I was twelve years old when The Dark Crystal was released to theaters in December 1982, and I couldn’t have been more primed for it. I was already a huge fan of Jim Henson and the Muppets and obsessed with science fiction and fantasy. I have distinct memories of watching the movie in the theater and being absolutely blown away by it. In the months that followed I read and reread the novelization by A.C.H. Smith, was glued to the screen when The World of the Dark Crystal making-of documentary aired on PBS, hunted down every behind the scenes article I could find in Starlog magazine and the like (though I didn’t learn about Brian Froud’s The World of the Dark Crystal book until many, many years later when it was reissued in an upscale hardcover edition, which I immediately purchased).
I rewatched the movie a few times over the years, and while the sense of wonder and awe that the wholly fabricated world instilled in me never went away, I came to recognize that it was not a flawless work. The principle focus of the creators had always clearly been on the world and its inhabitants, and the technical challenges of realizing them through puppetry and practical effects, but the writing admittedly appeared to be a secondary concern. On the level of plot, the protagonists win in the end simply by dogged determination, but no choices or decisions that they make along the way have any bearing on the outcome. They survive long enough to be in the right place at the right time, and then the story abruptly ends without any hint about what comes next. And even on the level of dialogue itself in many cases the writing was done well after the fact. Until very far into the film’s postproduction the Skeksis did not speak English, but only gibberish that was improvised by the puppeteers on set, and early test audiences were deeply confused and unable to figure out what was meant to be happening. Only then did Jim Henson and screenwriter David Odell write dialogue for the characters, syncing the words to fit the mouth flaps of the puppets in the finished shots. Thankfully, the finished result only added to the otherworldliness of the scenes, with the odd rhythms and cadences of characters like the Chamberlain’s and the General’s dialogue in particular.
Still, I love the original movie whole-heartedly, and recognize that it was a crucial influence on my developing tastes as a kid. So when I learned earlier this year that there was to be a prequel series on Netflix, I greeted the news with some trepidation. I had not kept up with the comic book spinoffs that had appeared over the years, and was not even aware of the middle grade novels of J.M. Lee (which the series draws on even more heavily than I realized while watching it), and in my ignorance I remember worrying whether the mythology and lore of the world of the Dark Crystal was extensive enough to support a ten-hour-long miniseries.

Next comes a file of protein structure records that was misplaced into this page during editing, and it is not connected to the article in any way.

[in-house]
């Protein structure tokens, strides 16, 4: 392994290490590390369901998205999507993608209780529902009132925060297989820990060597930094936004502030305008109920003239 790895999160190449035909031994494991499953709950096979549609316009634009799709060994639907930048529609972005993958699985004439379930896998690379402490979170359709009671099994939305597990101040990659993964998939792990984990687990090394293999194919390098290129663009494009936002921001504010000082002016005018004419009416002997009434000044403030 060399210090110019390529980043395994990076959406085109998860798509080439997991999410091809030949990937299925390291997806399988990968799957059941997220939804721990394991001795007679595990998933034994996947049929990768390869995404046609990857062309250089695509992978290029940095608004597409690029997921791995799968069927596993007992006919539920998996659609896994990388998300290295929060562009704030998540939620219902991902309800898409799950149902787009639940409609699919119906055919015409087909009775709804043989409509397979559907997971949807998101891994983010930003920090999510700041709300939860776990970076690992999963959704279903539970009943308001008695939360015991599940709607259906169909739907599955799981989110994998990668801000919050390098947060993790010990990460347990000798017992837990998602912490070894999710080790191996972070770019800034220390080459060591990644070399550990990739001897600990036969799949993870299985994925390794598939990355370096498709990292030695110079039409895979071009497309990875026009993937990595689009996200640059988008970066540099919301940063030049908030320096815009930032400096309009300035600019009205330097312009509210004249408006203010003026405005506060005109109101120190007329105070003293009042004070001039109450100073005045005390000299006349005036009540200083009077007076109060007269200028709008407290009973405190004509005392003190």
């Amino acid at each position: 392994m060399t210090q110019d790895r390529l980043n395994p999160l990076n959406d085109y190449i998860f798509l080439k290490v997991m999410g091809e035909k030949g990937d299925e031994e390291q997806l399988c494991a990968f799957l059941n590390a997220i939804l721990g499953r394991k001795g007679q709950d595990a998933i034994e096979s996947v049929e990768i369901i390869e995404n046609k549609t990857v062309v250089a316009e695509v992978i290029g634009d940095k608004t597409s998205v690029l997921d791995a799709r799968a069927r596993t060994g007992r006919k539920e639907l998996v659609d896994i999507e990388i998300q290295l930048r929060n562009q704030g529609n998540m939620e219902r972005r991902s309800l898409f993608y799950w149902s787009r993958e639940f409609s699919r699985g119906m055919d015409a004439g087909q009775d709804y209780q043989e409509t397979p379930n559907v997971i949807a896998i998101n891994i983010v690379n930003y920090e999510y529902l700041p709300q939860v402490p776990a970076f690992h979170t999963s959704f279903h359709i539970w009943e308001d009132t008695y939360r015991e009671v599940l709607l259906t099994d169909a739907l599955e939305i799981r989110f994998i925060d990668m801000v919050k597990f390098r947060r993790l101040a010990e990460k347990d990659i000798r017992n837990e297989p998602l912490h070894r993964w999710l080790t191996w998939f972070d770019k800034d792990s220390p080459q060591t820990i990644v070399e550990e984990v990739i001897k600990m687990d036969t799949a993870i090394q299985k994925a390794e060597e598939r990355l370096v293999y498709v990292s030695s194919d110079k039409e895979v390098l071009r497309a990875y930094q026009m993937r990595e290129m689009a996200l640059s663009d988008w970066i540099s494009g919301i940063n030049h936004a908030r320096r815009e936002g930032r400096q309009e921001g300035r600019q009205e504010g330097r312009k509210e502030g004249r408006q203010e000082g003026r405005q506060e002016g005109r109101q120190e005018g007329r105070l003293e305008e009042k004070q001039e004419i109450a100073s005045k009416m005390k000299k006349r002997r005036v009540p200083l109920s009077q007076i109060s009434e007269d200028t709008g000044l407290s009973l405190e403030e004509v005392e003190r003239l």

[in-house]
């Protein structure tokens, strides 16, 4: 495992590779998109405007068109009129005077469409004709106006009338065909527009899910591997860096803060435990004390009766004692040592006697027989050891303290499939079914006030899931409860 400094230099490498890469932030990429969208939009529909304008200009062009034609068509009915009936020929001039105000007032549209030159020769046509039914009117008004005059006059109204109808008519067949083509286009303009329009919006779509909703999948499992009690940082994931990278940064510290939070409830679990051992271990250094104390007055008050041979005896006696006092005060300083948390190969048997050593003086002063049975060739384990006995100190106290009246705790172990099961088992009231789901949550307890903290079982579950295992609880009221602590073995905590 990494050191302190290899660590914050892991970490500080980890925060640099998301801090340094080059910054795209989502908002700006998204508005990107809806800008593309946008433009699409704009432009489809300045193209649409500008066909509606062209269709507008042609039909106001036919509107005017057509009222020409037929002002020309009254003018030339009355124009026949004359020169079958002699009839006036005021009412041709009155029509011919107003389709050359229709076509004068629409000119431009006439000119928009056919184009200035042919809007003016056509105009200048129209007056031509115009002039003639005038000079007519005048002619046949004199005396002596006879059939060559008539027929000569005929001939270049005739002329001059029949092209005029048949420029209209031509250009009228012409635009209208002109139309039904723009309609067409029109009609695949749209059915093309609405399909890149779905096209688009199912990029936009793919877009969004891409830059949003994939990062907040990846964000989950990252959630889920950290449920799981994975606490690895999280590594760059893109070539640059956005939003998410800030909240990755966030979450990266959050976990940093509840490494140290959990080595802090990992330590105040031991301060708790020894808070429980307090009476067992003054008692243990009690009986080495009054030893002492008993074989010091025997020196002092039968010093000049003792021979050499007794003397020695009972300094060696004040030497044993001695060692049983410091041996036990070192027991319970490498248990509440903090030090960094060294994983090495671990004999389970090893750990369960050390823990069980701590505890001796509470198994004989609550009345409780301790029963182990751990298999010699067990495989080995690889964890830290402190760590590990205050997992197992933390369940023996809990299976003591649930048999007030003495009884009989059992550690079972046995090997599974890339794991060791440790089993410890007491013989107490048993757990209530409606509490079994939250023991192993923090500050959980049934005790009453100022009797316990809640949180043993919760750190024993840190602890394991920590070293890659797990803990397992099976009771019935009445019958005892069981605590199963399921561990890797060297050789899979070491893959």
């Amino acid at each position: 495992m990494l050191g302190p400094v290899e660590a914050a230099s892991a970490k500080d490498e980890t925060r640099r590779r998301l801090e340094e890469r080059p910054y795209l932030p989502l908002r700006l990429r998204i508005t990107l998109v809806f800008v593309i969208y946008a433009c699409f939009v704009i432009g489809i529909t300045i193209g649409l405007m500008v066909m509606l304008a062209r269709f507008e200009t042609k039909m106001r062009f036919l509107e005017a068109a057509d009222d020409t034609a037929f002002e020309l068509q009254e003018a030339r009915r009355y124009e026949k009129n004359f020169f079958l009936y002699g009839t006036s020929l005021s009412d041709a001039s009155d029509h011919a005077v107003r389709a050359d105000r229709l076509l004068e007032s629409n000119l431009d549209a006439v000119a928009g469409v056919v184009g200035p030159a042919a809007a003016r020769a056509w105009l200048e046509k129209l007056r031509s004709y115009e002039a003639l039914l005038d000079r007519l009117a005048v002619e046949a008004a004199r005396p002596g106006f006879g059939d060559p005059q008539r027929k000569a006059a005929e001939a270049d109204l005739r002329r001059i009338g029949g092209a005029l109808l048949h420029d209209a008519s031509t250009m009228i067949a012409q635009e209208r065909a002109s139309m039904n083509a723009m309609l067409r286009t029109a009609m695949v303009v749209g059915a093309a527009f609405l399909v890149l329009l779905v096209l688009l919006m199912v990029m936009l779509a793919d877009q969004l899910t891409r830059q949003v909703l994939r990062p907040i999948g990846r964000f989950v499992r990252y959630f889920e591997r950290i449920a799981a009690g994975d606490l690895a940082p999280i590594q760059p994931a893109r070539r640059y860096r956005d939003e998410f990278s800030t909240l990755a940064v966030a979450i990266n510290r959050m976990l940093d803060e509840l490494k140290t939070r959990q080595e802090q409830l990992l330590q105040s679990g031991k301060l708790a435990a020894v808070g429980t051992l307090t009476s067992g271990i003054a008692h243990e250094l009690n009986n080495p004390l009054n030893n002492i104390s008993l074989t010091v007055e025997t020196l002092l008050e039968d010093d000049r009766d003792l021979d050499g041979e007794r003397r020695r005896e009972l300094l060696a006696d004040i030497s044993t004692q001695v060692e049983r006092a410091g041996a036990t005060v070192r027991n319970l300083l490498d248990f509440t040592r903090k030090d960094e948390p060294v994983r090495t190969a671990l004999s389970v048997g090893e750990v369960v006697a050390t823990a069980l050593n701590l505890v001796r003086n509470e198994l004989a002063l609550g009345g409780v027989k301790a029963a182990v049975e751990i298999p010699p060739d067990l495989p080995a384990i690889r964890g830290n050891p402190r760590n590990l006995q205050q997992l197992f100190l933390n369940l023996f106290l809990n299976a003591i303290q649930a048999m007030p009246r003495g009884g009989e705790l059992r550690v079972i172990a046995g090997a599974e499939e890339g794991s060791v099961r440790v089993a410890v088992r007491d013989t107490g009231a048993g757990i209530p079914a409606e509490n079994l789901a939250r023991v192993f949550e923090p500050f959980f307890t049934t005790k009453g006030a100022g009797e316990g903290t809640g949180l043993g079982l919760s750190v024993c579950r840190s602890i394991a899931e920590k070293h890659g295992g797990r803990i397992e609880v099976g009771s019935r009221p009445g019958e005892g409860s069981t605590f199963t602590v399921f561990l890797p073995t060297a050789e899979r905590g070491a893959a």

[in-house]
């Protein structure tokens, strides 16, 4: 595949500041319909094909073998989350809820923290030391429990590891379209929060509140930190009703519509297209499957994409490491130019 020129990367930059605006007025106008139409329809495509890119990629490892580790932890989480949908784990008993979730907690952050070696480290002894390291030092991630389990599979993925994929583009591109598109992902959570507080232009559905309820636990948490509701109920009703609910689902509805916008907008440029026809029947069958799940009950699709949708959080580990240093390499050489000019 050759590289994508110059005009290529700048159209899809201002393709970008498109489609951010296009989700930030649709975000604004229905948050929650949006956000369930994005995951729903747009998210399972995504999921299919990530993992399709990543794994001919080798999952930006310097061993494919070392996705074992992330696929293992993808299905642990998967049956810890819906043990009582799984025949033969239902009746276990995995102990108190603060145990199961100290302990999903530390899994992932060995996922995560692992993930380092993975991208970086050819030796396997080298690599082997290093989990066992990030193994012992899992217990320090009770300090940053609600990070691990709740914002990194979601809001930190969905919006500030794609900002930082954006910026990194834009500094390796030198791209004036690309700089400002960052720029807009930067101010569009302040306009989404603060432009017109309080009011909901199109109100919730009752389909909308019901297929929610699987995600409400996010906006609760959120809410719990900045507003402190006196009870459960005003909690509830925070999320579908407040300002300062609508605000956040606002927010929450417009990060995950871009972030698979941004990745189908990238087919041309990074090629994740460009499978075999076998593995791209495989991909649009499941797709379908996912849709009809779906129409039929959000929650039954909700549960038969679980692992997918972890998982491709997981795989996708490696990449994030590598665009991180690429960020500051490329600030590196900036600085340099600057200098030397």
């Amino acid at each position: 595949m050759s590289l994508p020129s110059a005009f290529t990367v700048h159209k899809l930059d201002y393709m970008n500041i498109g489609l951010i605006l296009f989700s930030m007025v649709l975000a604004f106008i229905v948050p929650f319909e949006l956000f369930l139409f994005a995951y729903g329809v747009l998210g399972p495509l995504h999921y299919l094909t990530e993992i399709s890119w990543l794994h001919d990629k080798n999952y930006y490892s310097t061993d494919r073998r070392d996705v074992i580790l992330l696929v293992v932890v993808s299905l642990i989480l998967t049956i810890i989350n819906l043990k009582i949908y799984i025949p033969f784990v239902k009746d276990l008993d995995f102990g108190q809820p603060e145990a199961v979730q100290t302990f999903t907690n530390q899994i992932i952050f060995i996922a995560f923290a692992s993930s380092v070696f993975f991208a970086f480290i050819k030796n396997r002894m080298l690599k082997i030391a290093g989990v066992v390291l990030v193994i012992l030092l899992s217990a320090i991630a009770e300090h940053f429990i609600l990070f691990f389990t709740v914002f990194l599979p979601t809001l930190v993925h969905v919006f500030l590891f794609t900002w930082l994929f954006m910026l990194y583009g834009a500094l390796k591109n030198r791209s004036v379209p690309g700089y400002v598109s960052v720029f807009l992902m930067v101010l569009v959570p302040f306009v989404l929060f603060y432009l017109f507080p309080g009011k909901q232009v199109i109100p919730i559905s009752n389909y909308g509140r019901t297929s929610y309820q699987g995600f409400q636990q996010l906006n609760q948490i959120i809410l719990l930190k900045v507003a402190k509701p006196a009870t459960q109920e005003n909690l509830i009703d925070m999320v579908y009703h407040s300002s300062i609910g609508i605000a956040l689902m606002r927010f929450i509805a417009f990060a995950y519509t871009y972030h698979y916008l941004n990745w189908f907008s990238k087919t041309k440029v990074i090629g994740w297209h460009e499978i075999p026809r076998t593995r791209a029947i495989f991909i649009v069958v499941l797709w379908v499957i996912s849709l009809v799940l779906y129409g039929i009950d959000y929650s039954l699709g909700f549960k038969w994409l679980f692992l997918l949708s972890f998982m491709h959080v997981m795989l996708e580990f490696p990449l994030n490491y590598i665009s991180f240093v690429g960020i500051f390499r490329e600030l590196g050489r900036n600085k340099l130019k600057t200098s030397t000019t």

I have seldom enjoyed being wrong more than this, because the world-building that has gone into fleshing out the setting, the cultures, and the mythos the world in The Dark Crystal: Age of Resistance is staggering. And staggeringly good.
The puppetry is among some of the best that I’ve ever seen, and breaks new ground in using new technology and techniques in order to keep most of the performances practical and in camera as possible. CGI is used sparingly, and in ways that never draws attention to itself, and while I found that I seldom ever even bothered to wonder how a particular shot was accomplished, after watching the making-of documentary The Crystal Calls I learned that several creatures and characters who I had assumed were entirely CGI were in fact practical puppets, operated by puppeteers erased digitally by green screen.
The voice cast is a murderers’ row of talent, each of them sinking their teeth into the roles and making the most of it. The cinematography is stunning, the editing never misses a beat, the musical score is note perfect. There were twists and turns in the plot that I didn’t see coming, and new characters introduced who at once challenged my expectations and immediately suggested entirely new possibilities for stories that could be told in that world. (I would happily watch a spin-off series of two eccentric hermits that we meet in the course of the series, even if it was just the two of them hanging out, bickering intermittently between hugs, and putting on little shows.)
After finishing the series last week, we immediately rewatched the original movie the following night (and the making-of documentary on Netflix the night after that), and if anything this new prequel enriches the experience of viewing the original. It provides context and additional meaning for stuff that was there from the beginning, but in often subtle ways. And there are mirrors and echoes in the prequel to things from the original film that I did not pick up on until rewatching it.
It’s my understanding from interviews that I’ve read that a second season of the series is a possibility, if this first season does well enough. I am finding it difficult to type with all of my fingers crossed, because I very, very much hope that there is more of The Dark Crystal: The Age of Resistance. If you have not yet checked it out, I highly recommend it.